For this article, I want to bring forward a very important article that comes courtesy of the blogsite:The Economic Collapse at www.theeconomiccollapseblog.com, entitled: "The Number One Catastrophic Event That Americans Worry About: Economic Collapse". In this article, that I am presenting in its entirety, the facts are stated crystal clear that unless something major happens, the economic collapse of the United States will happen very early in the upcoming year. I have my own comments to follow:
The Number One Catastrophic Event That Americans Worry About: Economic Collapse
Natural Disaster: 46%
Terrorist Attack: 44%
Global Disease Outbreak: 33%
Global War: 27%
Nuclear Accident: 25%
Global Warming: 22%
Fuel Shortage: 15%
Cyber War: 8%
Oil Spill: 6%
Industrial Accident: 5%
- BofA: -60.38%
- Citi: -44.76%
- Goldman Sachs: -46.41%
- JPMorgan: -23.03%
- Morgan Stanley: -45.24%
- RBS: -50%
- Barclays: -34.32%
- Lloyds: -63.02%
- UBS: -29.33%
- Deutsche Bank: -28,55%
- Crédit Agricole: -56.04%
- BNP Paribas: -37.67%
- Société Générale: -59.57%
"If European banks are still this concerned, it's not a good sign," said Karl Schamotta, senior markets strategist with Western Union Business Solutions. "That underlines the possibility that this liquidity crunch is getting worse and will continue into the new year."
Simon Ward from Henderson Global Investors said "narrow" M1 money – which includes cash and overnight deposits, and signals short-term spending plans – shows an alarming split between North and South.
While real M1 deposits are still holding up in the German bloc, the rate of fall over the last six months (annualised) has been 20.7pc in Greece, 16.3pc in Portugal, 11.8pc in Ireland, and 8.1pc in Spain, and 6.7pc in Italy. The pace of decline in Italy has been accelerating, partly due to capital flight. "This rate of contraction is greater than in early 2008 and implies an even deeper recession, both for Italy and the whole periphery," said Mr Ward.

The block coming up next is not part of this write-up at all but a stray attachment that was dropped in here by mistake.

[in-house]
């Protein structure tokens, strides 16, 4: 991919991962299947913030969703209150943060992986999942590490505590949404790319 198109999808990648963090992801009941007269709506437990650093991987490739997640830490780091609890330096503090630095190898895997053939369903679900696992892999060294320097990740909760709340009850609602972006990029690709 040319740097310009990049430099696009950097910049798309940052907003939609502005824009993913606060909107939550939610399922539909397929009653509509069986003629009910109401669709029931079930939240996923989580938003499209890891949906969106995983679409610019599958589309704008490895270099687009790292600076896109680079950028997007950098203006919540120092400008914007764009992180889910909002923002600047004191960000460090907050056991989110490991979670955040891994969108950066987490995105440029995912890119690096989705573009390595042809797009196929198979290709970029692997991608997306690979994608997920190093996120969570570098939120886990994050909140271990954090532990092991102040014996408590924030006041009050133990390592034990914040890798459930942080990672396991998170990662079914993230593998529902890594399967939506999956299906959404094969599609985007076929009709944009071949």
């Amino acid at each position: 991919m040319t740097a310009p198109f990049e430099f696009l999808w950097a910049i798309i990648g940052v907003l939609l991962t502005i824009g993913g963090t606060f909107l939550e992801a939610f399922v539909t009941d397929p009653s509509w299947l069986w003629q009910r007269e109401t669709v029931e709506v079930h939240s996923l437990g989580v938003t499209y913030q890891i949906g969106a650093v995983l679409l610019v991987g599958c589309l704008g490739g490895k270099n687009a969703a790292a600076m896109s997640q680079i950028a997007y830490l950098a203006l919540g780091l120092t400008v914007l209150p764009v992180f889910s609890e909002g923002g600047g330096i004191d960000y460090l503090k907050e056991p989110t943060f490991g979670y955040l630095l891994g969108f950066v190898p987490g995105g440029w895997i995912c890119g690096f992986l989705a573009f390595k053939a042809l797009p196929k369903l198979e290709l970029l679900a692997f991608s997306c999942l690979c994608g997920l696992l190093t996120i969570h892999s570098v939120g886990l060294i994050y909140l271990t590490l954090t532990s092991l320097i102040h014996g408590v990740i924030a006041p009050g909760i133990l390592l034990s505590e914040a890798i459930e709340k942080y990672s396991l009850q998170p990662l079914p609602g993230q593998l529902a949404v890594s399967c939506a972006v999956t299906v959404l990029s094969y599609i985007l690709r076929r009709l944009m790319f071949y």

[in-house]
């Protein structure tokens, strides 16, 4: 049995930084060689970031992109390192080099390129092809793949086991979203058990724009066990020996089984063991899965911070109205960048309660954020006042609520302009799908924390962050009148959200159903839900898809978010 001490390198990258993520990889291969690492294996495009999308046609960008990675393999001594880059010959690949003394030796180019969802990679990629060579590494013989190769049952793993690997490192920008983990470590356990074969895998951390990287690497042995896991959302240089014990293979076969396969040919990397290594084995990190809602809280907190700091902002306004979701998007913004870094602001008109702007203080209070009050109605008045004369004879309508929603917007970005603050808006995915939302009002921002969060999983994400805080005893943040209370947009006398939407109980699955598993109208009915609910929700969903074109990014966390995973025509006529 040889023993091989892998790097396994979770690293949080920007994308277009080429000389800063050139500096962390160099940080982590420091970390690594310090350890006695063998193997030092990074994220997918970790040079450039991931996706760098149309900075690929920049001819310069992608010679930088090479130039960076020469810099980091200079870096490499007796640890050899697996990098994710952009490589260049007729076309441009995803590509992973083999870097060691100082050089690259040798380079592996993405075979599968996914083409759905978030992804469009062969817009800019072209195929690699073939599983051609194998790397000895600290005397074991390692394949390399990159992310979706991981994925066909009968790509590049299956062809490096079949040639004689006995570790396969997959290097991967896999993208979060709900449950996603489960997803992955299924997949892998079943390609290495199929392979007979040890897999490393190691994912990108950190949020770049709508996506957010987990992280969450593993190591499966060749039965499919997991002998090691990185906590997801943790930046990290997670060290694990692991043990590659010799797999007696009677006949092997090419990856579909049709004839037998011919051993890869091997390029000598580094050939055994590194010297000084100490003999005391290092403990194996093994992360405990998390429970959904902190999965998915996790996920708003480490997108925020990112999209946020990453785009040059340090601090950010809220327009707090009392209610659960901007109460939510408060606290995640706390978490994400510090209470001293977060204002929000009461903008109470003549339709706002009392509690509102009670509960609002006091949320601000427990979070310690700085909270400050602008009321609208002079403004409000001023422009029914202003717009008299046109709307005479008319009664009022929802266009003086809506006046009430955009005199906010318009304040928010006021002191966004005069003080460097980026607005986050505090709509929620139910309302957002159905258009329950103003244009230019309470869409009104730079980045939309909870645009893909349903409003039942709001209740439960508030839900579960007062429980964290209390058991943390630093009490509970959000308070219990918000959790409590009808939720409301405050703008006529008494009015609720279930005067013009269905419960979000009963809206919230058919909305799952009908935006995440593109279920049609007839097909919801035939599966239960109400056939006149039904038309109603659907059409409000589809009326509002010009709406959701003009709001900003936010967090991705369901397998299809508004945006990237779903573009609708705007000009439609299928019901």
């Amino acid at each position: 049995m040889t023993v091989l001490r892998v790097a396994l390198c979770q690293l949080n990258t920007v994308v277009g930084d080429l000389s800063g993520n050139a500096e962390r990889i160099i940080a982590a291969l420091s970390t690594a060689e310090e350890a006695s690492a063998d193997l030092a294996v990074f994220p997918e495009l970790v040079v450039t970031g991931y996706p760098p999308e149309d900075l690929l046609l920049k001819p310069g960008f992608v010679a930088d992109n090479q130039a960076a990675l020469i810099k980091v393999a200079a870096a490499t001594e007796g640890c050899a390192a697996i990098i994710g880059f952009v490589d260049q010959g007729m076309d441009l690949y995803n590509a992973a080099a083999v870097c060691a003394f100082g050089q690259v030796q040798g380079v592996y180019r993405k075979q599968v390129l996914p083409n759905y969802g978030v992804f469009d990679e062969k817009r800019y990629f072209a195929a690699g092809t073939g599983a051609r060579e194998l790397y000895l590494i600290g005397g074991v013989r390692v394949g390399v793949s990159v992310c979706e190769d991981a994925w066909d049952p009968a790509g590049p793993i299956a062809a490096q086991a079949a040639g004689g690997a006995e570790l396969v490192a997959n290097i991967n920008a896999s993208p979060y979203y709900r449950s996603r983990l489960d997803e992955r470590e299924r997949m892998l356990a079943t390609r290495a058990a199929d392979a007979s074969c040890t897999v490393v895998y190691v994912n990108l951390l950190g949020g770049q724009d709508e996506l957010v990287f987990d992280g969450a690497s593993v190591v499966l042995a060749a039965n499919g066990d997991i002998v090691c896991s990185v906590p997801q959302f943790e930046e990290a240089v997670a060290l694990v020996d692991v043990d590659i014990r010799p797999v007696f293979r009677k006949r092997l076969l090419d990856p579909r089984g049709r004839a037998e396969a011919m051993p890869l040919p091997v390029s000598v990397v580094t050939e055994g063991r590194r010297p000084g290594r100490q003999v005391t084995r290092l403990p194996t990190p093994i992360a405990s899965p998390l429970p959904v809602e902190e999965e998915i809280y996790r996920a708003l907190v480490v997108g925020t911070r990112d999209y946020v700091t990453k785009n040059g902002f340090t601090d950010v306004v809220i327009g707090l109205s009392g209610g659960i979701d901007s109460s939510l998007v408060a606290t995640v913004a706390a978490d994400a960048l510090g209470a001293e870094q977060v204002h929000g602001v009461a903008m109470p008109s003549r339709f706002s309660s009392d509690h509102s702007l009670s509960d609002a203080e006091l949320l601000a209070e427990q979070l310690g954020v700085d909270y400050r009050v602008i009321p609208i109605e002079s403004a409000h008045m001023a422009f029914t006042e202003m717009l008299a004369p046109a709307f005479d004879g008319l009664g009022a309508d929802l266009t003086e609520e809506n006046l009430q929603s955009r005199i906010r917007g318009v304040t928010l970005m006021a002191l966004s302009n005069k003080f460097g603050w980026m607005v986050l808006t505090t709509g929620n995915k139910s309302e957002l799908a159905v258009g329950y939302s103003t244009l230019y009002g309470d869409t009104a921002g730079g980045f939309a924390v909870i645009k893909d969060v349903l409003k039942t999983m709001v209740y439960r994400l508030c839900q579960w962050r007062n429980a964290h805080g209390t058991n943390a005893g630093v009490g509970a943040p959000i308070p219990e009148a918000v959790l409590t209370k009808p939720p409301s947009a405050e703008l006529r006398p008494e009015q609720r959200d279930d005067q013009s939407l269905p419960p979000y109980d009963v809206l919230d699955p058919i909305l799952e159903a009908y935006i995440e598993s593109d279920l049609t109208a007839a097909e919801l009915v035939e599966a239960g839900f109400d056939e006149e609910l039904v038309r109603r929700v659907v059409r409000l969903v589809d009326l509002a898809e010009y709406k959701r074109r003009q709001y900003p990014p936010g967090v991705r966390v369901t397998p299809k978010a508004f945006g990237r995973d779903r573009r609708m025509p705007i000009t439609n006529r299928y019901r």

Even after the European Central Bank doled out nearly half a trillion euros of loans to cash-strapped banks last week, fears about potential financial problems are still stalking the sector. One big reason: concerns about collateral.
The only way European banks can now convince anyone—institutional investors, fellow banks or the ECB—to lend them money is if they pledge high-quality assets as collateral.
Now some regulators and bankers are becoming nervous that some lenders' supplies of such assets, which include European government bonds and investment-grade non-government debt, are running low.
"Psychologically we were all in a bit of a mess," said Gasparinatos. "We were sleeping on mattresses on the floor, the rent hadn't been paid for months, something had to be done."
And so, with Christmas approaching, the 42-year-old took the decision to put in an official request for three of his boys and one daughter to be taken into care.
"The crisis had killed us. I am ashamed to say but it had got to the point where I couldn't even afford the €2 needed to buy bread," he told the Guardian. "We didn't want to break up the family but we did think it would be easier for them if four of my children were sent to an institution for maybe two or three years."
NTS Notes: I have said it many times before, and I will say it again.. This collapse has been a long time coming, and is a direct result of having a fractional monetary reserve system based on debt. America has nobody to blame except itself for not ending the power of the criminal Federal Reserve System a long time ago, and restoring the nation to solvency by having its own government print its own currency interest and debt free.
What we are witnessing is just a repeat of history. Throughout history, any nation that has had its monetary system based on debt Usury has always collapsed. The United States itself may shortly be added to that long list of failed nations, and I guarantee that it will not be the last...
To everyone, have a happy and safe new year... From what I see is coming, 2012 will definitely be a year of major upheaval!
More to come